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Wednesday, December 6, 2023
Courthouse News Service
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Canada court awards compensation for families over jet downed by Iran

The plaintiffs have been awarded $83 million, though it is unclear how such money will be collected from Iran, which says it downed the flight last year "by mistake."

MONTREAL (AFP) — A Canadian court has awarded more than $80 million in compensation to the families of six people who died when Iran shot down a Ukrainian airliner almost two years ago, according to a decision made public Monday. 

Ukraine International Airlines flight PS752 was shot down shortly after take-off from Tehran on January 8, 2020, killing all 176 people aboard — including 85 Canadian citizens and permanent residents.

Three days later, the Iranian armed forces admitted to downing the Kyiv-bound plane "by mistake." 

Ontario Superior Court Judge Edward Belobaba had previously ruled that the strike on the civilian aircraft "constituted terrorist activity," paving the way for bereaved families to seek compensation. 

In the decision publicly shared Monday, he awarded the plaintiffs $107 million Canadian dollars ($83 million), plus interest.

It was unclear how the money would be collected from Iran, but Belobaba said he was "satisfied that some level of enforcement may well be possible and some level of deterrence may well be achieved."

"(The plaintiffs' counsel said) viable Iranian-owned assets and investments remain accessible not only in Canada but worldwide," the judge wrote in his decision.

Contacted by AFP on Monday evening, the plaintiffs' lawyer Mark Arnold did not immediately respond.

In a statement posted online Monday, the lawyers argued for Canada's jurisdiction over the compensation.

"In 2012, the Justice for Victims of Terrorism Act and the State Immunity Act were amended to permit such claims to be brought against foreign states designated as state sponsors of terrorism," lawyers Mark Arnold and Jonah Arnold said.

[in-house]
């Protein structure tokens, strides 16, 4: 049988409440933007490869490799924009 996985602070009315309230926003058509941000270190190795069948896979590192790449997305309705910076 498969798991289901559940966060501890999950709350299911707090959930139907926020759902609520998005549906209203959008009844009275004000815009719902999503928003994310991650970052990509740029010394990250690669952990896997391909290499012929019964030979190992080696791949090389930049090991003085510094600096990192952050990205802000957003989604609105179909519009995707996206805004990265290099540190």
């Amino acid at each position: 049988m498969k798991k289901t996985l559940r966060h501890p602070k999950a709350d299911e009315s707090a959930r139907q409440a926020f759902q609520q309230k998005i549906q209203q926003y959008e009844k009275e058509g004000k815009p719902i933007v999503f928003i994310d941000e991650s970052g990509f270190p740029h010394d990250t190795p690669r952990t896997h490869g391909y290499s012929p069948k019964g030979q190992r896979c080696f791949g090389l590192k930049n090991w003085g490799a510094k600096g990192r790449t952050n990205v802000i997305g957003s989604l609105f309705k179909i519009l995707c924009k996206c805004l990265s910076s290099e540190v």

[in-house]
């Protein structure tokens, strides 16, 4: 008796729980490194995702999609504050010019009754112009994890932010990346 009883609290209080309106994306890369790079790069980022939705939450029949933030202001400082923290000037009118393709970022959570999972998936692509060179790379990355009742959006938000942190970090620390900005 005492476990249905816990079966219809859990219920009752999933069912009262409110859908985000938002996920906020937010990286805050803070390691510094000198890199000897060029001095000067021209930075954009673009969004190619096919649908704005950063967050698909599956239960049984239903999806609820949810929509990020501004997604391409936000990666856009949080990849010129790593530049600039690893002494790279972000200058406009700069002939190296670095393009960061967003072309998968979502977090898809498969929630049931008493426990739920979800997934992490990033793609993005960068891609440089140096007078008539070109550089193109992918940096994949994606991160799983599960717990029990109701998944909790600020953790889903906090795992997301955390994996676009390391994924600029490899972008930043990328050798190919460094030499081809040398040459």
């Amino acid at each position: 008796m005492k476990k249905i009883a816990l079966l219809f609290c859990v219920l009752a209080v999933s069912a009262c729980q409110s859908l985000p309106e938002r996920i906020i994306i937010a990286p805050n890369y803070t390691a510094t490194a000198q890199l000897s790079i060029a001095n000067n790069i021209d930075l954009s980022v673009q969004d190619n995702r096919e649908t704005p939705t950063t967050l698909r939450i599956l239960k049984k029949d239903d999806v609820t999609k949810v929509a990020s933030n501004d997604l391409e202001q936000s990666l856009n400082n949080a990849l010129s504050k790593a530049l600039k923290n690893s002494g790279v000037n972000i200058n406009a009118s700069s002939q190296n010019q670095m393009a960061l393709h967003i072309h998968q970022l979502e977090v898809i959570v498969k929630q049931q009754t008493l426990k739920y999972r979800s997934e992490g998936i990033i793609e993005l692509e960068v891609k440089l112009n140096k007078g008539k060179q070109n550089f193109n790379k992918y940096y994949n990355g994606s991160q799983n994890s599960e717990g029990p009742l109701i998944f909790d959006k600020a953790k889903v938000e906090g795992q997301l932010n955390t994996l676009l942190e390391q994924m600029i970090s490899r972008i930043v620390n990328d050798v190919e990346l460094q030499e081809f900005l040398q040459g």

"Canada designated the Islamic Republic of Iran as such a state."

In May, the same judge concluded that Iran had committed a "terrorist" act by shooting down the Ukrainian aircraft.

Tehran denounced that ruling, saying it had "no basis" and insisting that the Canadian court lacked the authority to render such a decision.

The plaintiffs had asked for $1.5 billion Canadian dollars in damages. 

In a final report in March, the Iranian Civil Aviation Organization (CAO) said its air defense systems were on high alert for a US counter-attack after Tehran fired missiles at a military base in Iraq that was used by US forces. 

The Islamic republic had just attacked a U.S. base in Iraq in response to the killing of General Qassem Soleimani, and was expecting a response from Washington.

Ukraine denounced the report as a "cynical attempt to hide the real causes" of the tragedy, while Ottawa said the report was "incomplete" and lacked "hard evidence." 

A group of countries led by Canada said in June that they had filed an action against Iran to seek compensation for the families of the victims. 

In December 2020, Iran offered to pay "$150,000 or the equivalent in euros" to each of the victims' families.

That announcement was strongly criticized by Ukrainian and Canadian officials, who said that compensation should not be settled through unilateral declarations.

© Agence France-Presse

Categories / Civil Rights, International, Trials

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